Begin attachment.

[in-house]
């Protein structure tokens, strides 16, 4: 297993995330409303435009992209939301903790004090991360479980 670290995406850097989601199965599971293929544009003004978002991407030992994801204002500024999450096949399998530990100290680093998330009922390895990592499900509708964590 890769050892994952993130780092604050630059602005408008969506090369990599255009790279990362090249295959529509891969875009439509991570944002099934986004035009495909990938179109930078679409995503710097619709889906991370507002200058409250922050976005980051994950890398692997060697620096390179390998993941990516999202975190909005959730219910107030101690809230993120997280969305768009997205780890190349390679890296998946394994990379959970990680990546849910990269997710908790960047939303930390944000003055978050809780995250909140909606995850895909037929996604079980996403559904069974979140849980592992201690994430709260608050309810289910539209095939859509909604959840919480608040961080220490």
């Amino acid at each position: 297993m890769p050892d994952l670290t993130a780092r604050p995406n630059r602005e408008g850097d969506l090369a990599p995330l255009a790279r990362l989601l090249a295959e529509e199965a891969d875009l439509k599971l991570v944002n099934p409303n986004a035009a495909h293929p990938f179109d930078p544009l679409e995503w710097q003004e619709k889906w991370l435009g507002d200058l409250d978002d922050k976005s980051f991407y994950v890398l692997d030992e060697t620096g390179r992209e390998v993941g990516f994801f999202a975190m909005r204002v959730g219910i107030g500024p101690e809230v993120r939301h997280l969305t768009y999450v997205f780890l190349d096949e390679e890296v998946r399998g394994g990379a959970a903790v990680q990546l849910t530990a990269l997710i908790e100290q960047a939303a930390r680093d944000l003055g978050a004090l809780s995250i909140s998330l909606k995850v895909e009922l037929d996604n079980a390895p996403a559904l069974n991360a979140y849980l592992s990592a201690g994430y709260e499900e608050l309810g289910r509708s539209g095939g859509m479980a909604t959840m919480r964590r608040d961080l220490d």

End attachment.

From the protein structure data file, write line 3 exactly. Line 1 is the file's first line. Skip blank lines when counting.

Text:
């Amino acid at each position: 297993m890769p050892d994952l670290t993130a780092r604050p995406n630059r602005e408008g850097d969506l090369a990599p995330l255009a790279r990362l989601l090249a295959e529509e199965a891969d875009l439509k599971l991570v944002n099934p409303n986004a035009a495909h293929p990938f179109d930078p544009l679409e995503w710097q003004e619709k889906w991370l435009g507002d200058l409250d978002d922050k976005s980051f991407y994950v890398l692997d030992e060697t620096g390179r992209e390998v993941g990516f994801f999202a975190m909005r204002v959730g219910i107030g500024p101690e809230v993120r939301h997280l969305t768009y999450v997205f780890l190349d096949e390679e890296v998946r399998g394994g990379a959970a903790v990680q990546l849910t530990a990269l997710i908790e100290q960047a939303a930390r680093d944000l003055g978050a004090l809780s995250i909140s998330l909606k995850v895909e009922l037929d996604n079980a390895p996403a559904l069974n991360a979140y849980l592992s990592a201690g994430y709260e499900e608050l309810g289910r509708s539209g095939g859509m479980a909604t959840m919480r964590r608040d961080l220490d």